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Ten 'To-Dos' for People Under 30

November 14, 2009

Last weekend, we took a look at management guru Jim Collins's recipe for greatness in tough times. Today, we've got his ten "to-do's" for people under thirty, which Collins shared with the audience during his Drucker Centennial Day keynoter at Claremont University earlier this month.

For what it's worth, I'm not entirely sure what #1 and #4 mean, I love #5 through #8, and I'm still trying to decide whether #10, should it come to pass, would be a blessing or a curse. Then again, the last time I was under thirty a gallon of gas cost .89, you could still smoke on a plane or in a restaurant, and everyone had really bad hair. Go figure.

  1. Build a personal board of directors.
  2. Turn off your electronic gadgets -- not for others but for yourself.
  3. Study yourself like a bug -- without judgment.
  4. Calculate your questions-to-statements ratio and try to double it.
  5. Imagine you had $20 million to spend and a terminal disease -- what would be on your "stop-doing" list?
  6. Stop doing your "stop-doing" list.
  7. Unplug the opportunities that distract you.
  8. Find something for which you have so much passion that you are willing to endure the pain.
  9. Articulate the values for which you will not compromise.
  10. Prepare to live a life where at age 65 you are one-third of the way through your work.

What's you advice for people under thirty? Inquiring minds want to know...

-- Mitch Nauffts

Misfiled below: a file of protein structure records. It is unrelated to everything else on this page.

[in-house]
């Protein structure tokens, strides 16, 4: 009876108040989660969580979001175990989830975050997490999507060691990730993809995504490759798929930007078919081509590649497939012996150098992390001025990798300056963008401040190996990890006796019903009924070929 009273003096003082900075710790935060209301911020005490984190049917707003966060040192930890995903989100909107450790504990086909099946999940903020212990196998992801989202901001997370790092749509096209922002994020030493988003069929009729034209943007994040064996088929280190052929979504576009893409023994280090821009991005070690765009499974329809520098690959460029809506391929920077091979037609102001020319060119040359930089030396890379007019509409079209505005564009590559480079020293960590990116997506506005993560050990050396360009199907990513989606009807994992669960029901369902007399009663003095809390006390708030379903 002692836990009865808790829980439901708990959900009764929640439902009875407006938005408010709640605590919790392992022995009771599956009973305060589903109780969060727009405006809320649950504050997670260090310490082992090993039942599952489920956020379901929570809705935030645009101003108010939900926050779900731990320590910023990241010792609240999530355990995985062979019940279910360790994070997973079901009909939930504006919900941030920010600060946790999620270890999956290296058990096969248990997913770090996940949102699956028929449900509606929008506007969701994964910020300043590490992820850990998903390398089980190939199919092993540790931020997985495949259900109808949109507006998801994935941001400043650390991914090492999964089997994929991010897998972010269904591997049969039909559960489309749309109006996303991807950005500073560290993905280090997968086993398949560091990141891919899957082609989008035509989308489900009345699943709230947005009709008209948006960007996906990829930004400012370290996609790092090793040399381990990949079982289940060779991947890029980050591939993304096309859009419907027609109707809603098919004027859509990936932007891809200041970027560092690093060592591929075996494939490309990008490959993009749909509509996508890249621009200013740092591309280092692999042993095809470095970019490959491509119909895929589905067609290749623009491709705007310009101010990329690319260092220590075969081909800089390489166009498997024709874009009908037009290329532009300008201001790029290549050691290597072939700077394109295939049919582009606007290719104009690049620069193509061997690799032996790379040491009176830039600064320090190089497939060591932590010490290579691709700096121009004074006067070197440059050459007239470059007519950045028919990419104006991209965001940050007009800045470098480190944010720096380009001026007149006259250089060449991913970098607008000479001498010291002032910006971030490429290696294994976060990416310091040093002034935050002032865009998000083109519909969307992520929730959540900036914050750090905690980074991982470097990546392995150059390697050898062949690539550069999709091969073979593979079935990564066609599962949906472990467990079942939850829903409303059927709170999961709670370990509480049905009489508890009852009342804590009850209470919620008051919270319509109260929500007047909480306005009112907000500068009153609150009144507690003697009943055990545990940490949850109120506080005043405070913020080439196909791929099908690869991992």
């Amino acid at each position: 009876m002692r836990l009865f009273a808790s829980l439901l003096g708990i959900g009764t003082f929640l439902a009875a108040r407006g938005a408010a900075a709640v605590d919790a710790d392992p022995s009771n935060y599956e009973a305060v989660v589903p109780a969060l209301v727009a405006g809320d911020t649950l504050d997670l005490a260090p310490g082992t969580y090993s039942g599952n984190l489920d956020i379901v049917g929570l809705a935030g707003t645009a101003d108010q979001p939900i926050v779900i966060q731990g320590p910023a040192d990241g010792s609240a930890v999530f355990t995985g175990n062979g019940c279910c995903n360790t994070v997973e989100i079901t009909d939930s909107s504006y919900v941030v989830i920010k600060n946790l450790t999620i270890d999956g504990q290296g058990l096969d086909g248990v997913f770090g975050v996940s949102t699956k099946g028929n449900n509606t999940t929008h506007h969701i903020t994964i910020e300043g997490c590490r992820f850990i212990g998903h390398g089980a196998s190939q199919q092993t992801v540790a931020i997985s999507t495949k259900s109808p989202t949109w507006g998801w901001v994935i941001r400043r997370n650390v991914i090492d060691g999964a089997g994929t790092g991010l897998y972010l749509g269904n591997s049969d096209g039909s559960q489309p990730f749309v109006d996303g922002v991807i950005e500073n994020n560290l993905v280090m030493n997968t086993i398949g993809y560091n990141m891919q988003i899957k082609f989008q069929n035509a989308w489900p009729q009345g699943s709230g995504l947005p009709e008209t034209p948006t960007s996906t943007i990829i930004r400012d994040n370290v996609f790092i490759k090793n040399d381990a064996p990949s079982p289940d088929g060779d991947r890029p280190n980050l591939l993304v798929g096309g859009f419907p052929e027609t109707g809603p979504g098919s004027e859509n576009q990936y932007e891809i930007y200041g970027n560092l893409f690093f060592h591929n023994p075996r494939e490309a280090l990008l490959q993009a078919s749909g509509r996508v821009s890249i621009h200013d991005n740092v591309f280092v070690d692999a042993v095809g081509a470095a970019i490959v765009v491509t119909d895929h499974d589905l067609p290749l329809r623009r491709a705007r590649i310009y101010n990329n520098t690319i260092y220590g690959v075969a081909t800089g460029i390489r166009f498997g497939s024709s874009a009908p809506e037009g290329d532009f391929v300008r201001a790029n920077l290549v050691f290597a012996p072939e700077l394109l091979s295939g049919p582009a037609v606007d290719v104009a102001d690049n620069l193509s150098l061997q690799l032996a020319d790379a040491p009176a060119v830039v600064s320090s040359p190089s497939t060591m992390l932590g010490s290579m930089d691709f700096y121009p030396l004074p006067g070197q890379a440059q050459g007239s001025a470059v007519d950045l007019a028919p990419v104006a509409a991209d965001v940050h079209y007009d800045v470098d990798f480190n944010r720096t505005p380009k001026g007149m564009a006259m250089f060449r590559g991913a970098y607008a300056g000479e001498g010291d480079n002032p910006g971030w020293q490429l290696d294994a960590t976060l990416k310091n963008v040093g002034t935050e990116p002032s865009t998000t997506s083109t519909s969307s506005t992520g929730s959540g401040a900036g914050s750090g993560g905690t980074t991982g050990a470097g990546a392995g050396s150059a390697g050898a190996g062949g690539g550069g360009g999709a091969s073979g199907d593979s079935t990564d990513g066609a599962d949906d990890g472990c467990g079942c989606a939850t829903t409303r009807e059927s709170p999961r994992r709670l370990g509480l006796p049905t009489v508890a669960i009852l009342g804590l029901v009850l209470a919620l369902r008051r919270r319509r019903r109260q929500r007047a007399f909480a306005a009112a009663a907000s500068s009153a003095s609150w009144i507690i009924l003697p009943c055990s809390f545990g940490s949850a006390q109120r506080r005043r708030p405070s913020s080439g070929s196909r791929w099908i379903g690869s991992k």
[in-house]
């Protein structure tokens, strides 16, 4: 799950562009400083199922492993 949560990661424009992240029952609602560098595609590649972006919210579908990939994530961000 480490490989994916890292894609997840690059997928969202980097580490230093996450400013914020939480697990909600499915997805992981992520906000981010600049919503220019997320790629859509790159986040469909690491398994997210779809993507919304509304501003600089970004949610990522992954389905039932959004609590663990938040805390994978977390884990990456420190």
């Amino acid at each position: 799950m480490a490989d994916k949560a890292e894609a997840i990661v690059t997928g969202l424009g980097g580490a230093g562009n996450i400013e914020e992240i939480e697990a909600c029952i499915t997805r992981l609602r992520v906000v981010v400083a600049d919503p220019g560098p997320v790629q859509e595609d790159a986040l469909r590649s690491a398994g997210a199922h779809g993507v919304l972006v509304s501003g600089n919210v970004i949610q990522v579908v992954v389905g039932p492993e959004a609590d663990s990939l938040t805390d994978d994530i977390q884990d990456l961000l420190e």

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Posted by Nell  |   November 24, 2009 at 10:34 PM

Only advice for others under 30 as I watch my last year on this side of things fly by:

Stop counting!

Posted by Cheryl Mahoney  |   December 18, 2009 at 01:02 PM

I have to agree--I love #5 - #8, especially #8. What would the world look like if all of us--under thirty or not--found the things we really have a passion for, and then went after them? Whether that's volunteering in Africa, writing a novel, becoming a CPA or starting a big hair band...I think it would end up making a huge positive difference in the world.

Many people would seek something that has a directly beneficial impact on the community, and even for those whose choice seems to be more indirectly positive, I think they'd be ultimately serving the community too. I believe there's something we're each meant to do, and the positivity of living the life and doing the things you're passionate about has to spill out to the people around you...and the people around them...and on and on.

One of my favorite quotes reads, "Don't ask yourself what the world needs. Ask yourself what makes you come alive, then go and do that. Because what the world needs is people who have come alive." (Harold Whitman)

Thanks for launching this fascinating discussion!

Cheryl Mahoney

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